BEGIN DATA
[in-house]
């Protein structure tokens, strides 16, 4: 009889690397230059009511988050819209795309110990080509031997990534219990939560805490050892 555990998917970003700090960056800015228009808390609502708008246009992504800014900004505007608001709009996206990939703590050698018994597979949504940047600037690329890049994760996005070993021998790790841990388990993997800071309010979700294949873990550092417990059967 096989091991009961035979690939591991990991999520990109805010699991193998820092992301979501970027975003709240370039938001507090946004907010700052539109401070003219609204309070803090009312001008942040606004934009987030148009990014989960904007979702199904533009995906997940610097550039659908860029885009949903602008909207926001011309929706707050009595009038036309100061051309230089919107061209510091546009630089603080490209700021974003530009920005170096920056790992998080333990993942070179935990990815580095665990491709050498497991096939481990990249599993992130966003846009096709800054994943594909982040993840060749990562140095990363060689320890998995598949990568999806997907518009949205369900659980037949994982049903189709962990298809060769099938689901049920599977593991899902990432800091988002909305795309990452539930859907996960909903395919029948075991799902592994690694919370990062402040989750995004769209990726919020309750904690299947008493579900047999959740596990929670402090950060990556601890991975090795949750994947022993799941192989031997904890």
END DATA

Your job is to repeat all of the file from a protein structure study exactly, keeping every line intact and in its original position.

[in-house]
């Protein structure tokens, strides 16, 4: 009889690397230059009511988050819209795309110990080509031997990534219990939560805490050892 555990998917970003700090960056800015228009808390609502708008246009992504800014900004505007608001709009996206990939703590050698018994597979949504940047600037690329890049994760996005070993021998790790841990388990993997800071309010979700294949873990550092417990059967 096989091991009961035979690939591991990991999520990109805010699991193998820092992301979501970027975003709240370039938001507090946004907010700052539109401070003219609204309070803090009312001008942040606004934009987030148009990014989960904007979702199904533009995906997940610097550039659908860029885009949903602008909207926001011309929706707050009595009038036309100061051309230089919107061209510091546009630089603080490209700021974003530009920005170096920056790992998080333990993942070179935990990815580095665990491709050498497991096939481990990249599993992130966003846009096709800054994943594909982040993840060749990562140095990363060689320890998995598949990568999806997907518009949205369900659980037949994982049903189709962990298809060769099938689901049920599977593991899902990432800091988002909305795309990452539930859907996960909903395919029948075991799902592994690694919370990062402040989750995004769209990726919020309750904690299947008493579900047999959740596990929670402090950060990556601890991975090795949750994947022993799941192989031997904890």